Trying to ignore this feud and how it was resolved, I enjoyed the rest of the season: The partnership is back to where it was in seasons 1 & 2, and they try to complement each other. The adversary in the back half of the season is William Conway (Joel Kinnaman) - who is a parody of the Canadian prime minister, Justin Trudeau. Conway has a beautiful family, savvy in exploiting social media to his advantage, and as power-hungry as Frank. The character was interesting and well-written, but the actor was not 100% convincing.

Overall, Conway was a worthy adversary for Frank, and their mind-games were fun to watch. Speaking of things fun to watch, I should mention the last three minutes of the season finale. Underwoods' (Frank and Claire) last strategy for keeping their head above water was pungent, and at the same time, too close to reality. It was a return to the badassery (if that is a word) of Underwoods from seasons 1 and 2. Of course it is expected that as the president he cannot be as reckless as he was before, and that is something dearly missed from the show, but it is fun to see evil Underwoods again in the last moment of the finale.

A comment about the show in general: although it is intriguing and didn't frustrate me at all, I can't help thinking that they are dragging this show. The first two seasons covered a longer period of time (maybe one year each), whereas seasons three and four seem to happen within one year. American tv shows try to milk the cow for as long as possible... but this show deserves to go while it is still on top (before it jumps the shark). So I hope they will finish it next season. But Beau Willimon leaving his duties as the showrunner and being replaced by people on his writing staff, give the impression that Netflix wants more than one more season. I should note that the BBC version of House of Cards (the source of the current Netflix show), had three seasons, with four episodes in each season (i.e. a total of 12 episodes) - so far, Netflix has produced 52 episodes. And as they say, too much of a good thing can make you sick...

My score for season 4 of House of Cards: 8/10.

Friday, March 4, 2016

Making a Murderer - Netflix Documentary (2015)

For those who like legal dramas... THIS is the real deal!

Making a Murderer is a documentary filmed over the course of 10 years. The directors did a great job of keeping the audience intrigued while they remained impartial. I am aware of the objections from both sides criticizing the directors, but this by itself could be an indication that they remained objective and didn't take sides.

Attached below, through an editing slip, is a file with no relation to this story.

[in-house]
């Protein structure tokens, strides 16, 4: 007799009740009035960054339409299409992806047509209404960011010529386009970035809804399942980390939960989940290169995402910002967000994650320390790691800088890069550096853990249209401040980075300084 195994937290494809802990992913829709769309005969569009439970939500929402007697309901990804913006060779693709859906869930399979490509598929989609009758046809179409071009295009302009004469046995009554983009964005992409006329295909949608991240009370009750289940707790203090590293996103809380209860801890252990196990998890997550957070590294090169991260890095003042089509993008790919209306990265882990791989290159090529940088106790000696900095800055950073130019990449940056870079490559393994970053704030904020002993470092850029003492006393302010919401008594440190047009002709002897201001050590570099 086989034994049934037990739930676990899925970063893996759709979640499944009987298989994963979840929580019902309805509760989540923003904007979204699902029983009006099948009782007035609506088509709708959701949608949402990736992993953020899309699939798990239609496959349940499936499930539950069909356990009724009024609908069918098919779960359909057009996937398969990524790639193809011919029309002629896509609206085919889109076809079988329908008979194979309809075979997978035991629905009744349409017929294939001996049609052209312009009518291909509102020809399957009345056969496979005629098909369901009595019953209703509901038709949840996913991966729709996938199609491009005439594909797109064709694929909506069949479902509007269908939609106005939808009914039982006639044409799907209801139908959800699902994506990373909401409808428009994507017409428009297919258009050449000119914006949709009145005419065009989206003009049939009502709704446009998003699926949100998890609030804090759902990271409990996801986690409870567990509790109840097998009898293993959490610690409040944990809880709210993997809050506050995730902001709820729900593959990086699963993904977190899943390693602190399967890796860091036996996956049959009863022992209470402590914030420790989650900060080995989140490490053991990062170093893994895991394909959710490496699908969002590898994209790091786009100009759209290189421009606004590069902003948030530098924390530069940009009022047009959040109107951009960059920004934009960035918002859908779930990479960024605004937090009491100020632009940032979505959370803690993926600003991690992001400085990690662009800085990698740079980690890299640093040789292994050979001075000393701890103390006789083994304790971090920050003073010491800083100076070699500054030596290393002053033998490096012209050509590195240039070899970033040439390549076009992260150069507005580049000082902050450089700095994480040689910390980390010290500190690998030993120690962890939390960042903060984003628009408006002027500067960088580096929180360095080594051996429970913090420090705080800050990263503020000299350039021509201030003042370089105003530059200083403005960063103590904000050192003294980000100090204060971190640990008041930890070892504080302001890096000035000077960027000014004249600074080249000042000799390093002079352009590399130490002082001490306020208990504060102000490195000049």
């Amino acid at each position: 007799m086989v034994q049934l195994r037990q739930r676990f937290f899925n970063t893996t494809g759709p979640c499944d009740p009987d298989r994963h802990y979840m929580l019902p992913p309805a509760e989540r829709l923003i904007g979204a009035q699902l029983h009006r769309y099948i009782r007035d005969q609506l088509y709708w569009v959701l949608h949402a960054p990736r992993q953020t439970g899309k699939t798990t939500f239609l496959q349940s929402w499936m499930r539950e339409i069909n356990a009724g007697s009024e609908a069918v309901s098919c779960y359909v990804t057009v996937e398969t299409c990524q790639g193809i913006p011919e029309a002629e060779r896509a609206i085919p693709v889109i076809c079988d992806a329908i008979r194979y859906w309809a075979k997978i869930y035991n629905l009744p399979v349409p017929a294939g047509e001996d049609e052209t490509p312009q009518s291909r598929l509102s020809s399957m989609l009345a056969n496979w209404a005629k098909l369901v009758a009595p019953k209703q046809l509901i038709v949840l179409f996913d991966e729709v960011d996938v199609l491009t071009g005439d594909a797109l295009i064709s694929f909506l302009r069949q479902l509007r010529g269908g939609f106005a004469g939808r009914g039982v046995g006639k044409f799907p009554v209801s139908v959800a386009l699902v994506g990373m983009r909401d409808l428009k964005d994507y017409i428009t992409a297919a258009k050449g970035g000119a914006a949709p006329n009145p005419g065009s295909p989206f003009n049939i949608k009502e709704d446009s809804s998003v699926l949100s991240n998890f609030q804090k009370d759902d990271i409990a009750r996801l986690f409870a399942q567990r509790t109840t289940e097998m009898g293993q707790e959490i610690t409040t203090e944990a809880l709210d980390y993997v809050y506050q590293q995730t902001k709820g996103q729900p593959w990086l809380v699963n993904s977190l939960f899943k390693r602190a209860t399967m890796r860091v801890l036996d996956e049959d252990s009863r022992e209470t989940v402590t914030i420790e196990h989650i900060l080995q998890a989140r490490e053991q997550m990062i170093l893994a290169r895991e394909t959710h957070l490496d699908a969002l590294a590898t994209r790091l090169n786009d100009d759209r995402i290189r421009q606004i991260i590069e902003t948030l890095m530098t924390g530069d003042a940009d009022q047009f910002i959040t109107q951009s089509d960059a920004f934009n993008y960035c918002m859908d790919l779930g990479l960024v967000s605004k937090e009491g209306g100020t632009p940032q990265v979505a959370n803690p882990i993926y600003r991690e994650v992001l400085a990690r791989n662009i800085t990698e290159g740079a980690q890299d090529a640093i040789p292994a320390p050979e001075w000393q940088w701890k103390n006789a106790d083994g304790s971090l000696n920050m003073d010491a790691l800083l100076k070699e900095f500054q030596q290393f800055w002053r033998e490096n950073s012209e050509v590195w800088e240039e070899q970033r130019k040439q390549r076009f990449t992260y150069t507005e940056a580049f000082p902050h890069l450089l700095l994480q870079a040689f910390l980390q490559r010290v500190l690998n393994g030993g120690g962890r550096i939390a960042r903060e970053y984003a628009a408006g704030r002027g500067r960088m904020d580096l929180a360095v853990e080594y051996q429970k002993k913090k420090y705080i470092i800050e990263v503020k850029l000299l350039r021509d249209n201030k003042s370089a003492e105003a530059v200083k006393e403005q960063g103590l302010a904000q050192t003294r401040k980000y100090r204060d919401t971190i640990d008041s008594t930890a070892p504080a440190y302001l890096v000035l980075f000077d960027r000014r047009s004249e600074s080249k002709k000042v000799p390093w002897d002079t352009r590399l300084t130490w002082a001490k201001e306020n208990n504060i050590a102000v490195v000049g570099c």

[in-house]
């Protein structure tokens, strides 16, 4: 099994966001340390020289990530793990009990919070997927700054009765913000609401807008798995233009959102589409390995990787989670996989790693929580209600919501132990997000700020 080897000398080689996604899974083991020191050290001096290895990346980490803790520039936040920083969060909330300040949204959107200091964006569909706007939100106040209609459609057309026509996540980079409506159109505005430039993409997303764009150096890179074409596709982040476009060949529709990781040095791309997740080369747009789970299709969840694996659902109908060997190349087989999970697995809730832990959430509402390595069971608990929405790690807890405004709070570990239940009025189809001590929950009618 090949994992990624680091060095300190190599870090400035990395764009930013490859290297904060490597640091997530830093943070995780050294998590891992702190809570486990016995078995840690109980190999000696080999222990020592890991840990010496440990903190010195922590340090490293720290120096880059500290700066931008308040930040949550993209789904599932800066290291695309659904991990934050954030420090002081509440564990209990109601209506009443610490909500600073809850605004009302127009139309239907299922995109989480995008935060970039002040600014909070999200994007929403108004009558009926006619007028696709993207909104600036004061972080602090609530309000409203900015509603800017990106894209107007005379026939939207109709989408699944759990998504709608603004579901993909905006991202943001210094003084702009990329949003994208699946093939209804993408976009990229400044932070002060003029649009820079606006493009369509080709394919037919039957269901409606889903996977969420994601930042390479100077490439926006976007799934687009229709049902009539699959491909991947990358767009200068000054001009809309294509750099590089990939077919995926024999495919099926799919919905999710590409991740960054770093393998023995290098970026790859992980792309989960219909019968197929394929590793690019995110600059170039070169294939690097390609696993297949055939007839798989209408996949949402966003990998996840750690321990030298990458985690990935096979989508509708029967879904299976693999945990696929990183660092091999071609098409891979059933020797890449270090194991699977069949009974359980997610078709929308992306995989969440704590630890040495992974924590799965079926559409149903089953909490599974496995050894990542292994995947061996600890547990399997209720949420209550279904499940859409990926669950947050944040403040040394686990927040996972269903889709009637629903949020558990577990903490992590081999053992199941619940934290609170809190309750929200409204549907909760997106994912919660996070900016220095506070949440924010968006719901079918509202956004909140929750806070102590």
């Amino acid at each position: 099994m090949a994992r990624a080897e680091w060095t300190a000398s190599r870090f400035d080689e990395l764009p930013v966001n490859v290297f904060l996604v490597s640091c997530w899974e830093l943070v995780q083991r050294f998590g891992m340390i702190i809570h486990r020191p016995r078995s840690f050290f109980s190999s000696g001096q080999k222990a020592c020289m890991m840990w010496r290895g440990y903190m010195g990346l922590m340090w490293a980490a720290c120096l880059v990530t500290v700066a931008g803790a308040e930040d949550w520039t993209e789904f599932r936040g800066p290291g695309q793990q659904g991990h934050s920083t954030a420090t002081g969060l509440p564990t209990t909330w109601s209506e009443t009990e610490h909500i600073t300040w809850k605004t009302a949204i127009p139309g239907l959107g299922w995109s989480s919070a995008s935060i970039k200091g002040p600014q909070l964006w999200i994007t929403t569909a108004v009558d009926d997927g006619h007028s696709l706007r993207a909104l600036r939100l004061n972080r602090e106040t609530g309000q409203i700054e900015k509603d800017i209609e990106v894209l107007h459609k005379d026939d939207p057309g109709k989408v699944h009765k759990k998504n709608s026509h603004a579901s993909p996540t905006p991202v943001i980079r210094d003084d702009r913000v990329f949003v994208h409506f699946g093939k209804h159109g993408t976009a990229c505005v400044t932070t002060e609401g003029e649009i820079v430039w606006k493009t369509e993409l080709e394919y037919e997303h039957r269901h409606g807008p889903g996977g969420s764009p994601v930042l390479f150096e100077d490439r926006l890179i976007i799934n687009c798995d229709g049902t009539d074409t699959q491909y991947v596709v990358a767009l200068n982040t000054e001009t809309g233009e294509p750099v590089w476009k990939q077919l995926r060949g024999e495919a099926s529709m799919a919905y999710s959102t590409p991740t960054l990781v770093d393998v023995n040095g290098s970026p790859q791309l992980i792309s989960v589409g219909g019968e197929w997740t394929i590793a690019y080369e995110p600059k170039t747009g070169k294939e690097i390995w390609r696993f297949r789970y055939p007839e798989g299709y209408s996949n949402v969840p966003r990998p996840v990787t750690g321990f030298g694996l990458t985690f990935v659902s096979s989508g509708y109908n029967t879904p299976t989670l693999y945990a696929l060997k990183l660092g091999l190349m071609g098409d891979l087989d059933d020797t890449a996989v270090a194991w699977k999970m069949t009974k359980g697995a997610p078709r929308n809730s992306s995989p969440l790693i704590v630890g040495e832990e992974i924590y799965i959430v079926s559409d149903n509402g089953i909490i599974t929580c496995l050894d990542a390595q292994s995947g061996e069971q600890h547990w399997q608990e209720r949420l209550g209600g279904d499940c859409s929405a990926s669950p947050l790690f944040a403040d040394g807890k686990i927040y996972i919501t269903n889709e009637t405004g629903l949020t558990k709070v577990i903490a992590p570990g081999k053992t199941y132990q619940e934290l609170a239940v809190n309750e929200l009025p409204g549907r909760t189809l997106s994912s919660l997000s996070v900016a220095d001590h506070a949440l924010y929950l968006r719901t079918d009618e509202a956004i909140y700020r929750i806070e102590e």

The focus of the story is on Steven Avery - a native of Manitowoc County, Wisconsin, who subscribes to every stereotype that you might have in your mind. Besides the stereotypical behaviour, his cognitive faculties are considerably less developed compared to an average person. These negative biases cost him 18 years in jail due to a wrongful conviction. But as the title of the series suggests, those years might have made a murderer out of him...

Following his exoneration and release in 2003, he sued the sheriff's office for $36 million for damages. While in litigation, he was arrested again as the prime suspect of a homicide... I hope I'm not spoiling this, as most have already heard from the news that he is still in prison, and president Obama responded to a petition for his release by stating that it was a state matter...

The setting of Making a Murderer is really similar to a John Grisham novel, but of course more suspenseful - the filmmakers do a masterful job of keeping you by the edge of your seat throughout the 10 hour documentary. I felt like I was a juror and my verdict (of guilty or not guilty) changed multiple times while listening to the arguments of state vs. defence. The district attorney was a bit of sleaze ball (look up his scandals in recent years), but he presented seriously incriminating evidence. The defence attorneys, however, did an amazing job infusing reasonable doubt in my mind. Had this trial been held in California (similar to O. J. Simpson's case), most probably Avery would have been acquitted. Courtroom drama aside, this series is an interesting and thought-provoking commentary on the US legal system. For all these reasons, it was a 10/10 for me!

Thursday, March 3, 2016

Spartacus - TV Series (2010 - 2013)

Spartacus is a guilty pleasure with compelling characters and surprising plot twists! Here is my brief review of the series:

Getting through the first episode was rather painful. It felt like a very cheap knockoff of 300 and Gladiator (the slow-motion shots, lousy green screen effects, etc). But if you tolerate the pilot, the show begins to find its own voice from episode 2.